Del Toro said local media collaboration has been attempted in Chicago, and has failed.

CIMA is different, he said.

“For the first time in this collaboration of media, we were fortunate to have one specific person doing the coordination of this effort,” he said of Dominguez. “Each of us, all the media and members of this group, have a lot of different interests and content, and problems, and level of resources. One big obstacle through collaboration is coordination. She was a big part of this success. What she provided was the glue we need to have in order to move, and to grow.”

Charlie Meyerson, who’s worked in the Chicago market for more than 40 years, whether in radio, print, or his recently launched independent news site, Chicago Public Square, signed on with CIMA and was blown away by the 24-year-old who accepted nitpicking with a smile.

“People who have worked with me over the decades have learned that I’m the squeaky wheel – this needs to be fixed, or that needs to be reworded,” he said. “She took it all in stride.”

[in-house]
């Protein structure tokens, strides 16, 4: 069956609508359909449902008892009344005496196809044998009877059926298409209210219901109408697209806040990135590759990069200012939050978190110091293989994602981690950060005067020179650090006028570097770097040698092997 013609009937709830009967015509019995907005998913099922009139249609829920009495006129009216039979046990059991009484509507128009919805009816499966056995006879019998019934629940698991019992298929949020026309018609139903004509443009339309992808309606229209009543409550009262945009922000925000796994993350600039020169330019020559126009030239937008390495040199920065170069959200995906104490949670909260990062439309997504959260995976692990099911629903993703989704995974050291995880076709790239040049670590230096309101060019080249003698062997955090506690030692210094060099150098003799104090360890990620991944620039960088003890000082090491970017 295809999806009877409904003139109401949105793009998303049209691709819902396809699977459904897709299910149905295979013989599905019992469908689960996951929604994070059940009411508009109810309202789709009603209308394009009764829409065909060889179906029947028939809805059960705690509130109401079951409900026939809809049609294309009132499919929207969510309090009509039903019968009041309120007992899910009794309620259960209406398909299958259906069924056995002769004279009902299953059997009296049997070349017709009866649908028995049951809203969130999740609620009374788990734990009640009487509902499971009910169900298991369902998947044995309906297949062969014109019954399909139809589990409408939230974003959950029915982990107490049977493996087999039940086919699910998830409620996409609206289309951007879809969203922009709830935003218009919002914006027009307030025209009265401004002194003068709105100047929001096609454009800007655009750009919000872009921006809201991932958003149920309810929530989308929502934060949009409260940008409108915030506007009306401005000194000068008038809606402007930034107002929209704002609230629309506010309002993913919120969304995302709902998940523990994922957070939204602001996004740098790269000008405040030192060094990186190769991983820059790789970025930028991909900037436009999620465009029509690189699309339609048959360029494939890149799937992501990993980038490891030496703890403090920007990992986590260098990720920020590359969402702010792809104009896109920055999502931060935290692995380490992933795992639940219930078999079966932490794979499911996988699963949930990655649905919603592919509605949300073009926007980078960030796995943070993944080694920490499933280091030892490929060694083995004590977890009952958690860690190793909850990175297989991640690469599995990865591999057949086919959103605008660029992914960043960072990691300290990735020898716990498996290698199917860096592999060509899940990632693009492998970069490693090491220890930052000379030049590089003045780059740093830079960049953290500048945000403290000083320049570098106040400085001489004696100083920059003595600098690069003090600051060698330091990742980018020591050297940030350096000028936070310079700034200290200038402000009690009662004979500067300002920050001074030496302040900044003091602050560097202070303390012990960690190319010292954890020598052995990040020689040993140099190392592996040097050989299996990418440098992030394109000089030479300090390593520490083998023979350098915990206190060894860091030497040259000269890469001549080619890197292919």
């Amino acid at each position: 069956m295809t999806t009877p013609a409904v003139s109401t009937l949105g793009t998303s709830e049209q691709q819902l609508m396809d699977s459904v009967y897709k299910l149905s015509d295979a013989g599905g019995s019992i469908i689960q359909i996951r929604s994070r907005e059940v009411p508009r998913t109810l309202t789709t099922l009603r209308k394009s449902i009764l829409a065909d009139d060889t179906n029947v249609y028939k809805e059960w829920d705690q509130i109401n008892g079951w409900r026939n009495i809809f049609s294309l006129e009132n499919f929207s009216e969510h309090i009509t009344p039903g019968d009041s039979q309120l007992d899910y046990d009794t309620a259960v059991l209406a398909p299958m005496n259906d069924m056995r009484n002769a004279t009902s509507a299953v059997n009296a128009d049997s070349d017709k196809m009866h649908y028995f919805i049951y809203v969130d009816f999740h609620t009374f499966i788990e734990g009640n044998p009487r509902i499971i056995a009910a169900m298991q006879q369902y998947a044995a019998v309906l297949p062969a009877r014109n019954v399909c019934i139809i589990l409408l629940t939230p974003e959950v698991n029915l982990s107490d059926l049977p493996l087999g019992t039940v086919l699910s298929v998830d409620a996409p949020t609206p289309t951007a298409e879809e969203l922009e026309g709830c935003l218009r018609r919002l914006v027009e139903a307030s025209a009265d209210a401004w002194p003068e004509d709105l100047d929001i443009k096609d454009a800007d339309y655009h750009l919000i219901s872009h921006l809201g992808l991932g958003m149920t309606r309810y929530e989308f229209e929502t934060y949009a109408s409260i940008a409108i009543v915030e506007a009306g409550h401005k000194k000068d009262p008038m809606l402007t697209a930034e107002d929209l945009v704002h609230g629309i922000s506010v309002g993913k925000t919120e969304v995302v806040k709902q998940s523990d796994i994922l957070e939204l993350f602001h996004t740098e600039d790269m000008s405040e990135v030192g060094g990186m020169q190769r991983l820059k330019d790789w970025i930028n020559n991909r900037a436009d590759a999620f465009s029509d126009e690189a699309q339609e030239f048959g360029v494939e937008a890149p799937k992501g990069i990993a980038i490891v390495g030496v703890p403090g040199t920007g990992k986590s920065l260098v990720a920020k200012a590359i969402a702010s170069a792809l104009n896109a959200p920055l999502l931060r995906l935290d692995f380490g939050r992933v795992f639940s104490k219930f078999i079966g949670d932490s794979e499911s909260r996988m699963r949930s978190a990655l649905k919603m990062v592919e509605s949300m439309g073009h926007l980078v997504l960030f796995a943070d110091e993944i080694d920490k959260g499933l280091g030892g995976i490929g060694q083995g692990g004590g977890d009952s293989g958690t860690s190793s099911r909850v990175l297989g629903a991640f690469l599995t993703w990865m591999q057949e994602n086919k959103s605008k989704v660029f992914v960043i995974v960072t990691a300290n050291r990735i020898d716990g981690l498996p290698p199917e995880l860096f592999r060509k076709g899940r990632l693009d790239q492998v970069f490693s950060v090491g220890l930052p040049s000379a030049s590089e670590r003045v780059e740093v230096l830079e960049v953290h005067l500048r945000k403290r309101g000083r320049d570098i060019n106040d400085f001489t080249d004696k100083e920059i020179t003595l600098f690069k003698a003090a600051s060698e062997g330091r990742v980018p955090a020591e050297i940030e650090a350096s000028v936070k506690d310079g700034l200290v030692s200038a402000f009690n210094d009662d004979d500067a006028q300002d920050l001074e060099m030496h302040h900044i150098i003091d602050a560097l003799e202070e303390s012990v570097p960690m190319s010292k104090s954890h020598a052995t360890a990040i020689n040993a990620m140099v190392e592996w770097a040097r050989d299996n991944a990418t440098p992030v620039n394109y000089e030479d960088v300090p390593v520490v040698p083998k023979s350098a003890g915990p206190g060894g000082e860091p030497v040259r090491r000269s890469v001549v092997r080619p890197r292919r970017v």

Dominguez said the feedback was invaluable.

“It’s definitely a good problem to have, that we’ve found out people aren’t shy about offering us feedback,” she said. “That external suggestion box has been very helpful.”

Meyerson said a lot of organizations will ask for feedback, then bristle at constructive criticism.

“I can’t remember once being told to tone it down,” he said. “They accepted feedback and acted on it. When they didn’t have the resources to do something, they were forthright.”

This all comes as little surprise for Tracy Baim, longtime Chicago media touchstone and owner of the nearly half-century-old Reader. She saw star power in Dominguez when she interviewed her about a year ago – when the ink had barely dried on the journalism degree Dominguez earned at DePaul.

“She really hit the ground running,” Baim said. “She has a fantastic personality, she’s hard-working and knows the need for journalism. It’s rare to have someone with all her qualities.

“She understands our job here is to save jobs of journalists.”

CIMADominguezPhoto1

Yazmin Dominguez works from the Chicago Reader office. (Photo supplied)

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FOR IMMEDIATE RELEASE
Contact: Sara Davis
Habitat for Humanity of McHenry County
(815) 759-9002 ext. 102

sdavis@habitatmchenry.org